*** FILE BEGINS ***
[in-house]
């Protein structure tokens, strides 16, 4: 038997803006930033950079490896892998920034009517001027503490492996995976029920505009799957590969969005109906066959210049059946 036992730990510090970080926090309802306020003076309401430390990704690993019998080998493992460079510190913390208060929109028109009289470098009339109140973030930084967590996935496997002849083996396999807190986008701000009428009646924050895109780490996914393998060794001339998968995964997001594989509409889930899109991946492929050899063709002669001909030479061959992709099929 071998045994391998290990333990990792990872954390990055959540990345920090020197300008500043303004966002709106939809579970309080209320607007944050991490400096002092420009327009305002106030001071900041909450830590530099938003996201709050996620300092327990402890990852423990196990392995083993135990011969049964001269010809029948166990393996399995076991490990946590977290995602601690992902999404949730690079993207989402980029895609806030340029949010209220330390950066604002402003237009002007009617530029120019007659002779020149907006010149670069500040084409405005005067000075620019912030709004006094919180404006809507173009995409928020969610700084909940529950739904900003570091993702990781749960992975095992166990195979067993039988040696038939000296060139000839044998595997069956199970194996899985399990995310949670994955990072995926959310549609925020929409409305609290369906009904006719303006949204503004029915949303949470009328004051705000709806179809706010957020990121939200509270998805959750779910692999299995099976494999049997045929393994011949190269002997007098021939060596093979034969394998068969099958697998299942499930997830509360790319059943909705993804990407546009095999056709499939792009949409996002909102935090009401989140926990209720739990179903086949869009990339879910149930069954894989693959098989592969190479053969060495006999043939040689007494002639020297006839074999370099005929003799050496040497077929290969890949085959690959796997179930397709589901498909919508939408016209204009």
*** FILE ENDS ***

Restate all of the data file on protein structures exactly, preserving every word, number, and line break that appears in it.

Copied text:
[in-house]
């Protein structure tokens, strides 16, 4: 038997803006930033950079490896892998920034009517001027503490492996995976029920505009799957590969969005109906066959210049059946 036992730990510090970080926090309802306020003076309401430390990704690993019998080998493992460079510190913390208060929109028109009289470098009339109140973030930084967590996935496997002849083996396999807190986008701000009428009646924050895109780490996914393998060794001339998968995964997001594989509409889930899109991946492929050899063709002669001909030479061959992709099929 071998045994391998290990333990990792990872954390990055959540990345920090020197300008500043303004966002709106939809579970309080209320607007944050991490400096002092420009327009305002106030001071900041909450830590530099938003996201709050996620300092327990402890990852423990196990392995083993135990011969049964001269010809029948166990393996399995076991490990946590977290995602601690992902999404949730690079993207989402980029895609806030340029949010209220330390950066604002402003237009002007009617530029120019007659002779020149907006010149670069500040084409405005005067000075620019912030709004006094919180404006809507173009995409928020969610700084909940529950739904900003570091993702990781749960992975095992166990195979067993039988040696038939000296060139000839044998595997069956199970194996899985399990995310949670994955990072995926959310549609925020929409409305609290369906009904006719303006949204503004029915949303949470009328004051705000709806179809706010957020990121939200509270998805959750779910692999299995099976494999049997045929393994011949190269002997007098021939060596093979034969394998068969099958697998299942499930997830509360790319059943909705993804990407546009095999056709499939792009949409996002909102935090009401989140926990209720739990179903086949869009990339879910149930069954894989693959098989592969190479053969060495006999043939040689007494002639020297006839074999370099005929003799050496040497077929290969890949085959690959796997179930397709589901498909919508939408016209204009």